Teaching Reading and Writing “ An effective literacy programme provides the right balance between Meaning Based approaches and Parts to Whole approaches... A reading programme should have opportunity for students to apply literacy in a real way to meet their needs and well as time spent on bottom-up processing where students learn how to sound out to constituent parts of a word” Croydon,p.47.
Meaning based Approaches Learner build up their sight words, use target letter charts. Teach phonics ( initial consonants) while you are teaching language Use worksheets, games, make your own target letter chart. Language Experience Approach Students have a shared experience then write about it together. This becomes a text. The news. Start with informal chatting. Generate ideas with a sentence starter On the weekend I ______________. I feel ____________ because ____________.
In groups 1. Complete the chart 2. Think about and match activities with those L1 groups which may benefit particularly from this activity.
Managing a Multi-level literacy class. “ Almost every English class could be called multi-level since students’ pace of learning, rate of acculturation, style of learning and previous education experience vary a lot. Adjusting groupings, modifying tasks, and providing individualised and self-access materials all help to make a multi level class run more smoothly Croydon (2005)p.78.” At Wintec there may be students from a variety of L1 backgrounds There are benefits in multilevel classes Tip for worksheets Have four or five tasks on one sheet graded from easy – higher level of difficulty. The more able student work through all activities whereas beginner literacy students may complete one or two.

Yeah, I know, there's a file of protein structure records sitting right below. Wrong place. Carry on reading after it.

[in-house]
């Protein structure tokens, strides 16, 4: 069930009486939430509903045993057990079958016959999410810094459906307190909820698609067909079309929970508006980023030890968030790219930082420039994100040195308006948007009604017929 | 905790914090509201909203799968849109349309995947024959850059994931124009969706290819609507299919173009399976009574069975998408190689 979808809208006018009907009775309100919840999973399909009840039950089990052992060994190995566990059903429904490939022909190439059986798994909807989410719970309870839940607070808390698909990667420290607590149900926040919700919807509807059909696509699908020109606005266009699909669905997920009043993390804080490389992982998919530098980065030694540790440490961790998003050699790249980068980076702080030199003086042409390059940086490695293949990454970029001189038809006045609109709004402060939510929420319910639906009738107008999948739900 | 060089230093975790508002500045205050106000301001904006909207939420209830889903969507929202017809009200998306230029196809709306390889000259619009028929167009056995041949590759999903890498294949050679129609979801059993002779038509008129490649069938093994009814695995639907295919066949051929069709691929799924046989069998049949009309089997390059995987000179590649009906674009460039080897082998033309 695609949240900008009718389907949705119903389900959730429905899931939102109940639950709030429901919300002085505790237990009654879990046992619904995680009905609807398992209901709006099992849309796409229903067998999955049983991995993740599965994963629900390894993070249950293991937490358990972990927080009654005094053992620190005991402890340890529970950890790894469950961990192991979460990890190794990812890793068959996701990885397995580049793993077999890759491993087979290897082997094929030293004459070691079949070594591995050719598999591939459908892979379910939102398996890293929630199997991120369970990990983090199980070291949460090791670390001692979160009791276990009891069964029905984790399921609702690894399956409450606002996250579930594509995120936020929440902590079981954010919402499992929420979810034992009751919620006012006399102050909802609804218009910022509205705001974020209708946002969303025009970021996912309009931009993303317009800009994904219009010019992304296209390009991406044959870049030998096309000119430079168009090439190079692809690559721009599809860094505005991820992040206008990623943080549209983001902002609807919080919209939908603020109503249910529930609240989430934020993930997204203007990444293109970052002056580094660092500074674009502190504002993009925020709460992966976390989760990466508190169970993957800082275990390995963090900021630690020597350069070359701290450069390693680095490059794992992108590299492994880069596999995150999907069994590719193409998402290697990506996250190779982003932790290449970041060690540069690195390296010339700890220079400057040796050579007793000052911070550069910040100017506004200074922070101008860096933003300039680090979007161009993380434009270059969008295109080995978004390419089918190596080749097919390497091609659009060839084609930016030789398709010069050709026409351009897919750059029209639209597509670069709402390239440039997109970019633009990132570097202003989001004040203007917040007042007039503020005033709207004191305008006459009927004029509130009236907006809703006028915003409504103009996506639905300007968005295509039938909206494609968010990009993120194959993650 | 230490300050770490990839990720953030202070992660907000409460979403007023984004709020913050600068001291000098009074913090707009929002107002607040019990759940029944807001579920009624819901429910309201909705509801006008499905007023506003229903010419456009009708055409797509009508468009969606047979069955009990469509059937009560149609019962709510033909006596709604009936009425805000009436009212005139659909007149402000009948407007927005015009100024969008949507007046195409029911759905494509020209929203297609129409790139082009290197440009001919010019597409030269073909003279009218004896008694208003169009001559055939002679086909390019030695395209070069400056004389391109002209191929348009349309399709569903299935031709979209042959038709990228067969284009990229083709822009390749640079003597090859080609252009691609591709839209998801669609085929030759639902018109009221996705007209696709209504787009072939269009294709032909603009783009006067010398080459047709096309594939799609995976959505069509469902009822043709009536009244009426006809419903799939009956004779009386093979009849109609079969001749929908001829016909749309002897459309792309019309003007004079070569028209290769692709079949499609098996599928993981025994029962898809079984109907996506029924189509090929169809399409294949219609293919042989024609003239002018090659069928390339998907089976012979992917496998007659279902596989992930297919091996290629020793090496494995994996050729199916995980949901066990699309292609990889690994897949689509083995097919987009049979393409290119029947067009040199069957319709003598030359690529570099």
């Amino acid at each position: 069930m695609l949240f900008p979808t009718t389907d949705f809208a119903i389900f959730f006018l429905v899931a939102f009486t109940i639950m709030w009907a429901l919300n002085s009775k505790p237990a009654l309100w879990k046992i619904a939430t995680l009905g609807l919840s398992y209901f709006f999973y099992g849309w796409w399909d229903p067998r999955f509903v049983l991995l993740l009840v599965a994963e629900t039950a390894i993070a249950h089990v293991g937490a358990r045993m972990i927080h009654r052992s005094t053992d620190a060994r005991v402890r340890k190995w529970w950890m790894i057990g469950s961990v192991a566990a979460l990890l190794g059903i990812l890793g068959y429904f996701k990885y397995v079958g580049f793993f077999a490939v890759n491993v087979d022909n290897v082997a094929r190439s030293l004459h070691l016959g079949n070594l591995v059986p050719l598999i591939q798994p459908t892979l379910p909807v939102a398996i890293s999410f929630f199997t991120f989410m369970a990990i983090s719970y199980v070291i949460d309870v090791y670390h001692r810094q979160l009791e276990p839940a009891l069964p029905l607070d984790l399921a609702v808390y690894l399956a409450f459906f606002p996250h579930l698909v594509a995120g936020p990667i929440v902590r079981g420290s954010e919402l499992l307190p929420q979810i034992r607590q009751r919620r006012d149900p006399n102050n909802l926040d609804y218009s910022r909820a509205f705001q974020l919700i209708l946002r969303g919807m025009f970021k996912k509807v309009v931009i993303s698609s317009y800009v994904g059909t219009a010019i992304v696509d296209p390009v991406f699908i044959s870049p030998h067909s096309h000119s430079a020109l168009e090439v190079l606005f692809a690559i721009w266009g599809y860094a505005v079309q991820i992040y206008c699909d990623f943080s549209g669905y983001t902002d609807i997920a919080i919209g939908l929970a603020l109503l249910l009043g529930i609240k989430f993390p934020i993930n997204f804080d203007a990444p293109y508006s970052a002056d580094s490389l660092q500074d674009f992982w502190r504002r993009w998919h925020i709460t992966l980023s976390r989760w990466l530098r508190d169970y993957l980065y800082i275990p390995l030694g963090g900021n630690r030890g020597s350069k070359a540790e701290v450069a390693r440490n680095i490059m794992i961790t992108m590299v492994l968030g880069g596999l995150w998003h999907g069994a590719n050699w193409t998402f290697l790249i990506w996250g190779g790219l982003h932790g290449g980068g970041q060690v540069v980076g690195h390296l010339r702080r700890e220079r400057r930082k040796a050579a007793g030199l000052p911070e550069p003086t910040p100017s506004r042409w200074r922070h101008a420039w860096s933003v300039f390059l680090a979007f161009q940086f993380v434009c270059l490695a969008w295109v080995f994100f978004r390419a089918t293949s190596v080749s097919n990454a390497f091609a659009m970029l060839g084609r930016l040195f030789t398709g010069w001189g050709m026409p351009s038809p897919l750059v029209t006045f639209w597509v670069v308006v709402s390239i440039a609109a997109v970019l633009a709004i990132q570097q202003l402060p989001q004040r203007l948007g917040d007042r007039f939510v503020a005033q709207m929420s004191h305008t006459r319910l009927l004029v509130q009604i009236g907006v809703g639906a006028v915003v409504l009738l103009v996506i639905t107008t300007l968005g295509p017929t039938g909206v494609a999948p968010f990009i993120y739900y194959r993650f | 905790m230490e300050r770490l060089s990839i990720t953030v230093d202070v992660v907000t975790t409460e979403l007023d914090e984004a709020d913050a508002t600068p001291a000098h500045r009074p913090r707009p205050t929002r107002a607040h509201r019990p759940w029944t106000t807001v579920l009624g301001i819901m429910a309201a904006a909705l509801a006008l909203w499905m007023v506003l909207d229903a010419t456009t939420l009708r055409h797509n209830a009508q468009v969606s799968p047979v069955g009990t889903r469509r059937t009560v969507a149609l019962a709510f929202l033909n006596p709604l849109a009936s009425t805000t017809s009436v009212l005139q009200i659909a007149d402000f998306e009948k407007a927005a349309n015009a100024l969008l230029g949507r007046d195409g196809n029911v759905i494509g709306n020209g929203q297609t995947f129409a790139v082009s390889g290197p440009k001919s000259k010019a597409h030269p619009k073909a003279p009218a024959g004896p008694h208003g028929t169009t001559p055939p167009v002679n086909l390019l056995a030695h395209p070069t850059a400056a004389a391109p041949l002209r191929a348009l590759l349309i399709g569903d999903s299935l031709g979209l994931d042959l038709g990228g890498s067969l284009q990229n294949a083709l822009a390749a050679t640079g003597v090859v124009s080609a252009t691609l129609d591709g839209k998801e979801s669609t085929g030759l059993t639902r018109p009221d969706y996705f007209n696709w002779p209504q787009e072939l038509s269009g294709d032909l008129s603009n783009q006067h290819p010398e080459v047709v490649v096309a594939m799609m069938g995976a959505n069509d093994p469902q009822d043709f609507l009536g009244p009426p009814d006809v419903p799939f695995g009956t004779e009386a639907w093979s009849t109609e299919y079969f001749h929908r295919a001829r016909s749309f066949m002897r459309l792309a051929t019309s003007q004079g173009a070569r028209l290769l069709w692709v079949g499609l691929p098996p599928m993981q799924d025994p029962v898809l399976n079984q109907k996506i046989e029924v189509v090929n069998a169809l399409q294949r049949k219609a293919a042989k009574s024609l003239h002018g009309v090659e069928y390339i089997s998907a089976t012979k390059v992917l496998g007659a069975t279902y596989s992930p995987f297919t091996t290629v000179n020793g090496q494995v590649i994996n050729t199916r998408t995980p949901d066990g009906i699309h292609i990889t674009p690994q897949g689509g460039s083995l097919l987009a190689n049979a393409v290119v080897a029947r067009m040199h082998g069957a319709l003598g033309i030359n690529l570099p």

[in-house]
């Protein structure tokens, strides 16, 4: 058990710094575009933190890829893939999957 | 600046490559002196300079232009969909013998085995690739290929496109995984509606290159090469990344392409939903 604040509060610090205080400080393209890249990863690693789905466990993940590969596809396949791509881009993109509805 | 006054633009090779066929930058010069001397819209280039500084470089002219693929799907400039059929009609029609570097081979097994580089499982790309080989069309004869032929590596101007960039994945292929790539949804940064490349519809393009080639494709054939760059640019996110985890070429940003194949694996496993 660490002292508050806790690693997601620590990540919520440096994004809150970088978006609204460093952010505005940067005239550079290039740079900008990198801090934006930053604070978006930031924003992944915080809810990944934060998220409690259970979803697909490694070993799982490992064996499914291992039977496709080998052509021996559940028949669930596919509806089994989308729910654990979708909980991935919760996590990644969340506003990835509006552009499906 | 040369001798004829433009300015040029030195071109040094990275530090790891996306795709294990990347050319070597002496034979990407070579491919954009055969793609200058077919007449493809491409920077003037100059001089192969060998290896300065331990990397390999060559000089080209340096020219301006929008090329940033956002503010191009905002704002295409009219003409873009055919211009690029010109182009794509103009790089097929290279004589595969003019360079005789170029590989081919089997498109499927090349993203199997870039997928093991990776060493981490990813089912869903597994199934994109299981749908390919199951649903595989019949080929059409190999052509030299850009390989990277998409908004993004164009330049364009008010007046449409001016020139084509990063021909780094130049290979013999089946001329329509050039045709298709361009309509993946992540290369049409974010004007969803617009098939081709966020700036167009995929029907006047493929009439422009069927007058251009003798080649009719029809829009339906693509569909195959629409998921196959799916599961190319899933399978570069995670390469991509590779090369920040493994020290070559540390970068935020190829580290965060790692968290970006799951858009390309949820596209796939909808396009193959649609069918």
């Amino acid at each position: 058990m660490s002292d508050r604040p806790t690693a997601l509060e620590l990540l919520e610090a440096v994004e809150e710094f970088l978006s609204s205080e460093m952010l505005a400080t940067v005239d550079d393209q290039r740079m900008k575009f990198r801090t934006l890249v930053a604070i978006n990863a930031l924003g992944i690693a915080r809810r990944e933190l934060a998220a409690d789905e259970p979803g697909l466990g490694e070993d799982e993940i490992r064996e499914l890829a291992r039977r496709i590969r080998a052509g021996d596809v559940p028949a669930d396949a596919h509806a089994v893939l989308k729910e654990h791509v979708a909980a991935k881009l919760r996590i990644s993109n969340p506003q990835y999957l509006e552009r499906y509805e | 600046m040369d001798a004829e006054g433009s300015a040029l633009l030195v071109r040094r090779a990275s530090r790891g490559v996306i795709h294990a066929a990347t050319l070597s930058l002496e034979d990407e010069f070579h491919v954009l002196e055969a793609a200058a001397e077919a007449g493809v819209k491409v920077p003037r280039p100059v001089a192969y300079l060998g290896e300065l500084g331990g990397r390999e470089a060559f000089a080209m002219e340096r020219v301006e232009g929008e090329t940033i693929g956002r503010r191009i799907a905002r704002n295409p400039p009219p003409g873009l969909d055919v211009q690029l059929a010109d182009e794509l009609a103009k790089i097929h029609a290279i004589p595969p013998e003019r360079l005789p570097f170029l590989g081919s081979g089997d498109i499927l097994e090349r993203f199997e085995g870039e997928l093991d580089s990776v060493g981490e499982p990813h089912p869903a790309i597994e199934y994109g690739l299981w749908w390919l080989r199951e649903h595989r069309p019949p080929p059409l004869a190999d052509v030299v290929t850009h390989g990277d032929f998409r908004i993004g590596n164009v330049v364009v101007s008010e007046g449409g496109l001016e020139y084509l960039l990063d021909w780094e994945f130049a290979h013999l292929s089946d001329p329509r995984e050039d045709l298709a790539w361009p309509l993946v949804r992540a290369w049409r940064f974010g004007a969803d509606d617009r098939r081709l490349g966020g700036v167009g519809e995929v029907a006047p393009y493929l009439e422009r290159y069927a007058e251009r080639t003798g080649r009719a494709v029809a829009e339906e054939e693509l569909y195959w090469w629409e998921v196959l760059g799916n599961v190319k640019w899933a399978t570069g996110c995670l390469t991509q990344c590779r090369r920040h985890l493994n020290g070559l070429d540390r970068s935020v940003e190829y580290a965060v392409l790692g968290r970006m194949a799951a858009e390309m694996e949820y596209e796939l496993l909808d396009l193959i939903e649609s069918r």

Planning and sequencing of activities will help make your lessons successful. Ask yourself these questions as you plan. Will this strategy/ material / activity allow students to respond at their own level. Will they succeed? Will the material allow each student to discover something new about the language? What language skills are being practised? Are there visual and non-verbal clues built into the material? What is the objective for each level of student in the lesson?
Bibliography Benseman, J. (2012) Adult refugee learners with limited literacy: needs and effective responses Burt, M., Peyton, J.K., Adams, R. (2003) Reading and Adult English Language Learners: A review of the research. Washington, DC: Centre for Applied Linguistics Croydon, A. (2005) Making It Real: Teaching Pre-literate Adult Refugee Students. Tacoma Community Housing Training Project Field, J., & Sellars, A. (2009) From remembering to reading: The mammoth task of beginning to function in a literate world. TESOLANZ, Wellington, New Zealand Ker, A., Adams, R., Skyrme, G. (2013) Research in applied linguistics and language teaching and learning in New Zealand (2006–2010) Language Teaching, 46, pp 225-255 Ong, W. (1982) Orality and Literacy The Technologizing of the Word New York: Methuen & Co. Ltd